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CWD Concerns Cause Push for Double Fencing on Wisconsin Deer Farms

With CWD concerns in mind, Wisconsin counties advocate for more aggressive regulation.

To deer hunters in the state of Wisconsin, it is both the best and worst of times. The state is known for its reputation in producing trophy quality whitetails, but also as a hotbed for CWD cases in the Midwest.

Ever increasing rates of CWD within the states deer heard has prompted lawmakers and citizens to call for more aggressive action in fighting the spread of the disease. The plan takes aim directly at the captive deer breeding facilities in the state. Through actions by the Wisconsin Wildlife Federation and county delegations of Wisconsin's Conservation Congress, 14 counties have passed resolutions requiring double-fencing at game farms, with eight counties banning captive deer farms all together.


Alan Horvath of the Wisconsin Conservation Congress has proposed both the outright ban of captive deer farms or the requirement that if these breeding facilities are allowed, that double-fencing be mandatory.

"A double fence would be a very minor step, but an important step in preventing the fences from being breeched or animal to animal contact," said Horvath in an interview.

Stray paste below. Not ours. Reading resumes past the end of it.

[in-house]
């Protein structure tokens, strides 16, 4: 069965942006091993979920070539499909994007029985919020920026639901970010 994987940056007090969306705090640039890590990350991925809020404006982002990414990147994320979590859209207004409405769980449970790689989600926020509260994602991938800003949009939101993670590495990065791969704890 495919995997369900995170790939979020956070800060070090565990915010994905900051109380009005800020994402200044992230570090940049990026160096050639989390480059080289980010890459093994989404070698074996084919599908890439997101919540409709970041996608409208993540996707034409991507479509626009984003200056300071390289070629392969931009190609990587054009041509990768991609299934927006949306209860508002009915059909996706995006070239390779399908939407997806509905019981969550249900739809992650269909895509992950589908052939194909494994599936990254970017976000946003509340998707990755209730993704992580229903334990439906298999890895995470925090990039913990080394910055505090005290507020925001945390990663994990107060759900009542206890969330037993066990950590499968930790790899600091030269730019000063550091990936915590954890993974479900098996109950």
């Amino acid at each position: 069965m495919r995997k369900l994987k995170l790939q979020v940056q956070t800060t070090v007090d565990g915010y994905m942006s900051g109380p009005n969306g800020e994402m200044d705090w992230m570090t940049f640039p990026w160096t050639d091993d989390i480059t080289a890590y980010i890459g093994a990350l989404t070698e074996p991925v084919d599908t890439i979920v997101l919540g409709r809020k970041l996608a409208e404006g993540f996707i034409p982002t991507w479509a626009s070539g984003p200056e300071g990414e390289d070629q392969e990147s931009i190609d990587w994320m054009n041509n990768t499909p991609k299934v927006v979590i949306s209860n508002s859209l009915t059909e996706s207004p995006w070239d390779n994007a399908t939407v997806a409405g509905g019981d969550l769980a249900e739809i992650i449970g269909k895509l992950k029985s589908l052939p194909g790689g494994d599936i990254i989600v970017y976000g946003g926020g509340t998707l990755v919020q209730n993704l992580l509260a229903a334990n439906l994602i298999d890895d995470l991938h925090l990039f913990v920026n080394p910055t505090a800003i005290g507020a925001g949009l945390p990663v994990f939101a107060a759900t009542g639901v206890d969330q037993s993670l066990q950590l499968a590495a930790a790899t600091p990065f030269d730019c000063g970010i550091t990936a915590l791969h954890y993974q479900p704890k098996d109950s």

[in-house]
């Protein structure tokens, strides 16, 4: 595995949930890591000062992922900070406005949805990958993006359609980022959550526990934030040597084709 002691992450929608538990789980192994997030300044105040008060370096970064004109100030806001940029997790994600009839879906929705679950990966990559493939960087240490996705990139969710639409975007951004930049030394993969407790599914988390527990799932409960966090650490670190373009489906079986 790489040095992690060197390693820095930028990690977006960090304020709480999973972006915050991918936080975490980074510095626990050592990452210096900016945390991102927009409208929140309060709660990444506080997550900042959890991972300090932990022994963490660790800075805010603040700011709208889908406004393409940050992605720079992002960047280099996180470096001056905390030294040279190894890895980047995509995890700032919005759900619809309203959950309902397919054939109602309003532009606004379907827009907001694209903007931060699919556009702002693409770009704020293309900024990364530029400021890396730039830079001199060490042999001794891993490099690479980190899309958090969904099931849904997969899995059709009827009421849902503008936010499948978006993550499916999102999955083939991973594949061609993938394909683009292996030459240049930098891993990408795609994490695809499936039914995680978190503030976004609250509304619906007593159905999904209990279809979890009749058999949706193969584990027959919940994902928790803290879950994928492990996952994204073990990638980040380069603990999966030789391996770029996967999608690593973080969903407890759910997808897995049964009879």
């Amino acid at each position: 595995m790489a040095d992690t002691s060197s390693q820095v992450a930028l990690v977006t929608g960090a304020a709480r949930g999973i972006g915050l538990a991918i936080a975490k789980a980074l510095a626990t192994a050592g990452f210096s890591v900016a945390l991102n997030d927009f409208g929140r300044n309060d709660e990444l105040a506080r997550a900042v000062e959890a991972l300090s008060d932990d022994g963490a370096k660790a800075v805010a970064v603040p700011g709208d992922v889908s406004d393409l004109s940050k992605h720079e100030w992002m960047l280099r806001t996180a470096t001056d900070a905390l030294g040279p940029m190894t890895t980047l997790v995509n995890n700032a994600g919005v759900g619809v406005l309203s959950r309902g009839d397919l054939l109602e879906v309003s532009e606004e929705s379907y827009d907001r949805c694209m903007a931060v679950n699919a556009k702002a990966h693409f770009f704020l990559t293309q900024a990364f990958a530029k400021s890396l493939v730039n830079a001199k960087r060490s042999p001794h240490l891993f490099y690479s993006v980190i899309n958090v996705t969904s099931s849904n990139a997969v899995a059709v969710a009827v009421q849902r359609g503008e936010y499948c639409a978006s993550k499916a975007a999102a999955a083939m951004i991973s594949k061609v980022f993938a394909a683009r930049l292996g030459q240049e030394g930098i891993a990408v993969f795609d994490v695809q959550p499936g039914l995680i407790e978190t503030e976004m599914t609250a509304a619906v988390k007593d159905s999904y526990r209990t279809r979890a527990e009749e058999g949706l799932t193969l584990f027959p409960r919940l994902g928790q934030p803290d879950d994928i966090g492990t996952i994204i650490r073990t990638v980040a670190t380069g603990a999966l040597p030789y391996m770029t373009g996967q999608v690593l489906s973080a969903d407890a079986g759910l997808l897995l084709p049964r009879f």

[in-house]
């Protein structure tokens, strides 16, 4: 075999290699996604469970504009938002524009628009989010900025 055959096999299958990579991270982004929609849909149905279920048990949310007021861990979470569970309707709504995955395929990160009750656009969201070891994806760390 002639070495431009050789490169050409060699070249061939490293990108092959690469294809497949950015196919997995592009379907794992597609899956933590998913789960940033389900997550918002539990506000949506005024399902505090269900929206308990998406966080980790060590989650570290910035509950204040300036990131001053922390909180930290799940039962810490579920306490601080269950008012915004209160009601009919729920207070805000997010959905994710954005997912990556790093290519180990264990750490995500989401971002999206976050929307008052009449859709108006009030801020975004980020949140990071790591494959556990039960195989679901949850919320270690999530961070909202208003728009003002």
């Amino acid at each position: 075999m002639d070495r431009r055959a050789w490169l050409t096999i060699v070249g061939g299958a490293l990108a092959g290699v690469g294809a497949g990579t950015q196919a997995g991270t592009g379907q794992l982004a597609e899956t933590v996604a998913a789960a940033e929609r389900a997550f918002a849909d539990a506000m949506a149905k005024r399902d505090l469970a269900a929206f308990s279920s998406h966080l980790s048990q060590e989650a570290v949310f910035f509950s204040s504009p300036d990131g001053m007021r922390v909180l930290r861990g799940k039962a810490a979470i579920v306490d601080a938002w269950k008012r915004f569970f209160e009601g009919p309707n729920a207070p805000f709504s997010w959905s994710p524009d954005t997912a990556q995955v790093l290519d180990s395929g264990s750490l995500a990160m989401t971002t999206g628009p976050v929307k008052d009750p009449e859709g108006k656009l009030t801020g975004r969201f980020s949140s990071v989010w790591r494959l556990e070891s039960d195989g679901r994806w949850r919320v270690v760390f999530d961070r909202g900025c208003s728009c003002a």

This plan hasn't met with unanimous support however, especially from the owners of captive deer farms who see only an added cost to their operations.

"I don't know if everyone could afford to do it" said Rick Vojtik, president of Whitetails of Wisconsin Association and owner of Fairchild Whitetails, a facility that was depopulated by the state last fall after CWD positive deer were identified. "If we're showing those places that are double-fenced get it just as well as those places that are single-fenced, they should at least do the research to show that it's going to help," said Vojtik.

David Clausen, former Natural Resources Board chairman and retired veterinarian is confident that the double-fencing requirement will make a difference in the spread of CWD through the state.

"When you have a single fence, it's nose-to-nose contact," said Clausen. "Nose-to-nose contact is a way of spreading the disease."


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CWD Concerns Cause Push for Double Fencing on Wisconsin Deer Farms